Meanwhile, they have to come up with some sort of ruse as to why they are spending time together. Willem has a reputation as being standoffish, to say the least. He is not well liked by his community, but doesn’t really care what anyone thinks. On the other hand, Penny is going to have to somehow convince her friends that she has fallen for the aloof warlock, and that’s not easy either. But the more time they spend together, the more they start caring about one another.

There is enough drama to keep things interesting in this steamy romance, and of course there’s a very happy ending. This was a fast, fun read and while I am not always enamored of paranormal romances (in fact, I rarely read any) I am thoroughly enjoying this series.

Note: New York Times bestselling author Jessica Clare writes under three pen names. As Jessica Clare, she writes erotic contemporary romance. As Jessica Sims, she writes fun, sexy shifter paranormals. Finally, as Jill Myles, she writes a little bit of everything, from sexy, comedic urban fantasy to zombie fairy tales.

5/2023 Stacy Alesi, AKA the BookBitch

WHAT THE HEX by Jessica Clare. Berkley (April 4, 2023). ISBN:‎ 978-0593337585. 336p.





GO HEX YOURSELF by Jessica Clare

February 17, 2023

Hex, Book 1

From the publisher:

It’s one hex of an attraction in this romantic comedy from New York Times bestselling author Jessica Clare.

When Reggie Johnson answers a job ad in the paper, she’s astonished to find that she’s not applying to work at her favorite card game, Spellcraft: The Magicking. Instead, she’s applying to be an actual familiar for an actual witch. As in, real magic.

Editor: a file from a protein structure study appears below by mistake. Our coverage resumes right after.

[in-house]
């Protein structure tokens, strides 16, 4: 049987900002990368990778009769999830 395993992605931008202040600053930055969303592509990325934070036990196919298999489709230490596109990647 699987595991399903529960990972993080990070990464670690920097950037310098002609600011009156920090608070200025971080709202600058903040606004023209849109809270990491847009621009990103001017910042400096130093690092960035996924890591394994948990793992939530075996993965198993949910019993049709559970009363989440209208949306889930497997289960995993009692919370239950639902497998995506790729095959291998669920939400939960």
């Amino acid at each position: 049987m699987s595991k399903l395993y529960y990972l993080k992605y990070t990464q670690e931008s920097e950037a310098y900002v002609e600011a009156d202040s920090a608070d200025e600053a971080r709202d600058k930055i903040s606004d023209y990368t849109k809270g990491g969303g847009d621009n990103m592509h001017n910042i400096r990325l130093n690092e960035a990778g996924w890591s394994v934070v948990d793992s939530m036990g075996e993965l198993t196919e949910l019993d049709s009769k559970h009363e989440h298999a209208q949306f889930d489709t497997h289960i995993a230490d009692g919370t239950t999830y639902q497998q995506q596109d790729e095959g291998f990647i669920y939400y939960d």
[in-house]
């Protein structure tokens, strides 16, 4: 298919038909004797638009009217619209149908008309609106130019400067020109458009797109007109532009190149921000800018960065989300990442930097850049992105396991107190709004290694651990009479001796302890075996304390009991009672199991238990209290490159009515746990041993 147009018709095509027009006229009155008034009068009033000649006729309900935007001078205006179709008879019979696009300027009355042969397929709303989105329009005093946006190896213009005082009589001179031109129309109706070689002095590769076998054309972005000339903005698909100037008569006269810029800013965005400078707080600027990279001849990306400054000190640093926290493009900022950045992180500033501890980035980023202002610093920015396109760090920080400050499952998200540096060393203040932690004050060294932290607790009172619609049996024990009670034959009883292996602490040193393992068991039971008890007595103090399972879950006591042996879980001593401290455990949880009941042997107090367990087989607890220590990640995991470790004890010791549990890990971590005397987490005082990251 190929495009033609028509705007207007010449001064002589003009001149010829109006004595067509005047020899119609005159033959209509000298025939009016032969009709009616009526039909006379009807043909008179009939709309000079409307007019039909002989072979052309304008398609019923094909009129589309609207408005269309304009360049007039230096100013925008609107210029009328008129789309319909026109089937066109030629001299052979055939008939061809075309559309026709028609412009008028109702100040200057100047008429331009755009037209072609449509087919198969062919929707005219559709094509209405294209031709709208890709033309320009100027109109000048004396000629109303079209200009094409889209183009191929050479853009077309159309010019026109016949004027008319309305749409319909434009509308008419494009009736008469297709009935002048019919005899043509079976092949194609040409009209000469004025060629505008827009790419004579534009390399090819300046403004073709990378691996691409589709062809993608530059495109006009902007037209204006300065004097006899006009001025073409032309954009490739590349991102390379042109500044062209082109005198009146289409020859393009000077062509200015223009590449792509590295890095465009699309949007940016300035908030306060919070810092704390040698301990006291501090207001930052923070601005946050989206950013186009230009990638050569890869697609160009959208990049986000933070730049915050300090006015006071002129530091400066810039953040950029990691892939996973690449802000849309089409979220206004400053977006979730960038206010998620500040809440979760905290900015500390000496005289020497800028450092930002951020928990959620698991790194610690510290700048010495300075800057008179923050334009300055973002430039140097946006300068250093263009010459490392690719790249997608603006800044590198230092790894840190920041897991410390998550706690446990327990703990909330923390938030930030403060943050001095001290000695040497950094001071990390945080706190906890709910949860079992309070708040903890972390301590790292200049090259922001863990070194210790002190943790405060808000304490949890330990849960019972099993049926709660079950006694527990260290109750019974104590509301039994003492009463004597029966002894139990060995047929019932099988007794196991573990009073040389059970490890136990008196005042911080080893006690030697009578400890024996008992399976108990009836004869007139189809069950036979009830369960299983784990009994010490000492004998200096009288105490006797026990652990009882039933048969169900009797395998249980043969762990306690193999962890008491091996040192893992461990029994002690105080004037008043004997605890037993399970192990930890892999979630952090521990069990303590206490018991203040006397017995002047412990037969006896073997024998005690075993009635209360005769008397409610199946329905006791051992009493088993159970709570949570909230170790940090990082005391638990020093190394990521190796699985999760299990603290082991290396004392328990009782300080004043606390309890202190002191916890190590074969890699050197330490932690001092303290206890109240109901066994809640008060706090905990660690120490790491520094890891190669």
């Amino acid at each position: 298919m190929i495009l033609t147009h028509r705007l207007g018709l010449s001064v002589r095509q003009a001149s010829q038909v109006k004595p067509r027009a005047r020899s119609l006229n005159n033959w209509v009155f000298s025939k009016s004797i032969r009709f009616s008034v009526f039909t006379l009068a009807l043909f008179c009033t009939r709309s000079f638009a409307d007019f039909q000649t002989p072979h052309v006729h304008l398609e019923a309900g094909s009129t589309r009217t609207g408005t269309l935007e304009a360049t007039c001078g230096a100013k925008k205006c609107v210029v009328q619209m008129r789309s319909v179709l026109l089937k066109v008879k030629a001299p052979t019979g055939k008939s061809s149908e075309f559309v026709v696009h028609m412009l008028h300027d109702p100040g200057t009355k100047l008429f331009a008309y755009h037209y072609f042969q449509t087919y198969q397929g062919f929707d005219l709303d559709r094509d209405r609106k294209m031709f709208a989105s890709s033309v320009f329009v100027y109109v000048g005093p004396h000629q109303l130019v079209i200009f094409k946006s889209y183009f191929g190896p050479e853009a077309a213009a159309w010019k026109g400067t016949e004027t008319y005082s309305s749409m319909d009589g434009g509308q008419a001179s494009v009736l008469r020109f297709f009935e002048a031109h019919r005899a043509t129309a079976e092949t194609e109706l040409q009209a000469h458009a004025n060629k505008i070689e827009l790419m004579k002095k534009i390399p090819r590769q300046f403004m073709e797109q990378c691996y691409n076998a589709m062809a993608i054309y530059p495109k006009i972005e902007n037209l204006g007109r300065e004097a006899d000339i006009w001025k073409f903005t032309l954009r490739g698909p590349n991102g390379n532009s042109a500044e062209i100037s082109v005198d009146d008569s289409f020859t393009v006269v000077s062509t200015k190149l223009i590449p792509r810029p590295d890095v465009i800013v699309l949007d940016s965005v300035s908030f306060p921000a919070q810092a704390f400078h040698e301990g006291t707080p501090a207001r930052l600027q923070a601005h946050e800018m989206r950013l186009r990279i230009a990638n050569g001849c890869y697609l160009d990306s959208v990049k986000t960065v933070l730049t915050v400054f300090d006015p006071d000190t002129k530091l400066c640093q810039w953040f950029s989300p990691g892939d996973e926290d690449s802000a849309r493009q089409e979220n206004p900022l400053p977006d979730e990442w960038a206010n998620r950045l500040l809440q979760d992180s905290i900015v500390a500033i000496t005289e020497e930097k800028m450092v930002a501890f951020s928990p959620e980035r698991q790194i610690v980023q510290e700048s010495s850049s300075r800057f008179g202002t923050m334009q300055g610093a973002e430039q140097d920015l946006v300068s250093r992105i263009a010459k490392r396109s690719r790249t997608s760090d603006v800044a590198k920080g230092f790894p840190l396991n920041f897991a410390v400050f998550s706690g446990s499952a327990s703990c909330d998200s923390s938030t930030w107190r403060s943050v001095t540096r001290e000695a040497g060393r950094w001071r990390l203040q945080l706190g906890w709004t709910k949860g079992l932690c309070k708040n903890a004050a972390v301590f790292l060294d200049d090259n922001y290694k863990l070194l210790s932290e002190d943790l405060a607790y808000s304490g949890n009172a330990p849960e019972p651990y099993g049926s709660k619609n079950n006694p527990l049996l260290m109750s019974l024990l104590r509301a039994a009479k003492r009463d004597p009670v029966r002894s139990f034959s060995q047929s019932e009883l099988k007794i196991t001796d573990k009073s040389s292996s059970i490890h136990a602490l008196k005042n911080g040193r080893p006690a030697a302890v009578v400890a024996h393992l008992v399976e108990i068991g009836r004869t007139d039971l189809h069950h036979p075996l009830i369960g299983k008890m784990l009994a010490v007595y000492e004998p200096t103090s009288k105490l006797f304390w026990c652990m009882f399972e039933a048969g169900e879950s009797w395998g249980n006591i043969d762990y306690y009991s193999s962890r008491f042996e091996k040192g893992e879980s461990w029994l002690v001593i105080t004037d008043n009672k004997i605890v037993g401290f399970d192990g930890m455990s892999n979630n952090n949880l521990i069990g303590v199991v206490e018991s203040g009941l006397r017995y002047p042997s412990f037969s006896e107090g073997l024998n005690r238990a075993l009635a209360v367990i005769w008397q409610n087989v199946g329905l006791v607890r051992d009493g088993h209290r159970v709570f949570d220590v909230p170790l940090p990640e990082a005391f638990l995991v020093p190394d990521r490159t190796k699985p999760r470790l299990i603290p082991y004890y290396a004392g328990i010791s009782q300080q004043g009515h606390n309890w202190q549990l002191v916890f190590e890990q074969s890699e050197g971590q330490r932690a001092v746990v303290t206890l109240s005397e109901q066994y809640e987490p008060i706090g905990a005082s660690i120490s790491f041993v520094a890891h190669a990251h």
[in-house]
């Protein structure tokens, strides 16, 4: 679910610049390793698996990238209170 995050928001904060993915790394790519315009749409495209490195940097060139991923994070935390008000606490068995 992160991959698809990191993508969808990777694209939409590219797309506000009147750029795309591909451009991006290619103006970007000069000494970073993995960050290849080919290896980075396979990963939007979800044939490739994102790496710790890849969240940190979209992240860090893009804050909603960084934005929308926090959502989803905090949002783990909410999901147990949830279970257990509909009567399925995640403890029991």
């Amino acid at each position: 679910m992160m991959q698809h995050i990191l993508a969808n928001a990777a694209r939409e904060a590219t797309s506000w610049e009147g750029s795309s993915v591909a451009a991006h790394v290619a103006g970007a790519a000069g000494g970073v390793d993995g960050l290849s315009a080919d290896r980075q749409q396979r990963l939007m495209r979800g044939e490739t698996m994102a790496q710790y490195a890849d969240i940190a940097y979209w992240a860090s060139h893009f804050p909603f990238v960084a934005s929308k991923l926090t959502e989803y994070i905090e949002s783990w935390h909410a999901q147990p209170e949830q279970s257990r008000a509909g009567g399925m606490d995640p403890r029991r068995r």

The new job has a few perks – great room and board, excellent pay, and she’s apprenticing to a powerful witch. Sure, the witch is a bit eccentric. And sure, there was that issue with the black cat Reggie would prefer to forget about. The biggest problem, however, is warlock Ben Magnus, her employer’s nephew and the most arrogant, insufferable, maddening man to ever cast a spell.

Reggie absolutely hates him. He’s handsome, but he’s also bossy and irritating and orders her around. Ben’s butt might look great in a crystal ball vision, but that’s as far as it goes. But when someone with a vendetta targets the household, she finds herself working with Ben to break a deadly curse. Apparently, when they’re not fighting like cats and dogs, things get downright…bewitching.

One of…
Amazon’s Best Romances of April, 2022
Goodreads’ Most Anticipated April Romances, 2022
BookRiot’s Best Books of the Week
PopSugar’s Romance Novels for When You Need a Little Spice
Culturess’ April Romance to Have on Your Spring TBR

“A magical rom-com with both literal and figurative sparks aplenty.”Popsugar

“In this breezy paranormal rom-com from bestseller Clare (Holly Jolly Cowboy), an intense young woman trying to pay off family debts finds a job with unexpected erotic side benefits.”Publishers Weekly

“A lighthearted and fun romp.”—Library Journal


This author was new to me and to be honest, so is this subgenre of paranormal romance. I usually avoid paranormals as I have no interest in fantastical worlds, vampires, zombies, etc. I’ve read enough to know it’s not usually my thing. I read the Lizzy & Diesel Series by Janet Evanovich and mostly enjoyed those until they got stupid. I do like a touch of magical realism now and again, too. I guess I was in some kind of weird reading mood – looking for something a little different – when I received an email from Jessica Clare’s publicist about the second book in this series. It sounded fun so I asked for the first book, even though I was assured they each stand alone. This is the first book; the second book, What the Hex, comes out in April and I can hardly wait!